Ovarian cancer is the deadliest type of gynecologic cancer. That’s probably because it typically is not diagnosed until it has reached an advanced stage. But you can help protect yourself by knowing if you are at risk for this cancer and what symptoms to watch for.
The exact causes of ovarian cancer are unknown. But the following factors may play a role:
Age: Being middle-aged or older increases the odds of developing ovarian cancer. Women ages 63 and older account for half of all ovarian cancer cases.
Obesity: For women, a body mass index (BMI) of 30 or higher is considered obese. These women have a higher risk than women with lower BMIs.
Family history: Your risk is higher if you have a first-degree relative—that is, a daughter, sister, or mother—who has had ovarian cancer. The more close relatives you have with this cancer, the higher your risk. A history of the disease in family members on your father’s side is also linked to a higher risk.
A family history of breast or colon cancer also has been associated with an increased risk of ovarian cancer. Women who have a strong family history of breast cancer sometimes opt to get checked for an inherited defect in their BRCA1and BRCA2 genes. The defect in either gene is linked to a high risk of breast cancer and ovarian cancer.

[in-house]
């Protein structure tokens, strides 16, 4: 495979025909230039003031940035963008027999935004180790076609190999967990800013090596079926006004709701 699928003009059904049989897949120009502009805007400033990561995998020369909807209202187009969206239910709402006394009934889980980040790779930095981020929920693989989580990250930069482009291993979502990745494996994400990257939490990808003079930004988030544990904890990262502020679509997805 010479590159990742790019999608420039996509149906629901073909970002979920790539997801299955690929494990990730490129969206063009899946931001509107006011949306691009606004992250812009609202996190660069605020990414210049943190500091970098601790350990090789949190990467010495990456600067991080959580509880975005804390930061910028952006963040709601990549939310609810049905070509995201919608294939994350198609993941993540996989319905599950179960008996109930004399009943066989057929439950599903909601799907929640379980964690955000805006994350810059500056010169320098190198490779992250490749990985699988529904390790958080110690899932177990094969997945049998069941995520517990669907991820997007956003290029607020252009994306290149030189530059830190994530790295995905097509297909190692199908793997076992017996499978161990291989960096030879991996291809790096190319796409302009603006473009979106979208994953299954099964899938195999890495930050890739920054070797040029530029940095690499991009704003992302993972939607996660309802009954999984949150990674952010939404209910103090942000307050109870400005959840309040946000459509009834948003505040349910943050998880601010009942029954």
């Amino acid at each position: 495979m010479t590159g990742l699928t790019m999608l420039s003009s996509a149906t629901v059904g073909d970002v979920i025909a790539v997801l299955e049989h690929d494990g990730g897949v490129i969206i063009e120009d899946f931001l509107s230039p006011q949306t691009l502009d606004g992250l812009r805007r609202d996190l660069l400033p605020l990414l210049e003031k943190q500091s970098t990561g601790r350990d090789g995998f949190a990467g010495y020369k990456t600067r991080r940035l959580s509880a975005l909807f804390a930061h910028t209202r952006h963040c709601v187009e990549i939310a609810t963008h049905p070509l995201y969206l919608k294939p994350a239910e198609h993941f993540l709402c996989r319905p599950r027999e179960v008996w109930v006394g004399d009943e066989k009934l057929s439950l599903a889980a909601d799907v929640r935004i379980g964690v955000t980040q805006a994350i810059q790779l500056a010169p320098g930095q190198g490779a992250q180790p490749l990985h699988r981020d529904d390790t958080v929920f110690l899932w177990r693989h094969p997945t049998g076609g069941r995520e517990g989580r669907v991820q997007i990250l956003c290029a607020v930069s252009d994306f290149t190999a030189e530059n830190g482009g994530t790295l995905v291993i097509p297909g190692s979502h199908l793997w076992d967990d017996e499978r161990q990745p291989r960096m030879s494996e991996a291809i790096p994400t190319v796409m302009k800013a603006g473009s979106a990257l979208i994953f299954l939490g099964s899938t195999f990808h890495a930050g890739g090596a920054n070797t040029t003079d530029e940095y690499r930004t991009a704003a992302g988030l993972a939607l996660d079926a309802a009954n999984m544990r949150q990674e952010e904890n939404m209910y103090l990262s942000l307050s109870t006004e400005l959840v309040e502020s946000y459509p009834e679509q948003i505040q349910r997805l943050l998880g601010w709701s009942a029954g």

Personal history: Women who have had colon, cervical, skin, or breast cancer may face a higher risk for ovarian cancer than those who have not had one of these other cancers.
Pregnancy: Women who have had difficulty getting pregnant or never given birth have a higher risk. In fact, the more children women have had, the less apt they are to get ovarian cancer. Breast-feeding may also lower your risk.
Medications: According to some evidence, using estrogen-only hormone replacement therapy after menopause may slightly raise risk.
If detected early, ovarian cancer is treatable. But symptoms often are vague and may not show up until later stages of the cancer. Easy-to-overlook warning signs may include:
Stomach discomfort, such as indigestion, nausea, swelling, or cramps
Diarrhea, constipation, or frequent urination
Feeling full quickly
Unexplained weight gain or loss
Abnormal vaginal bleeding
Pain during intercourse
Talk with your doctor if you notice these symptoms.
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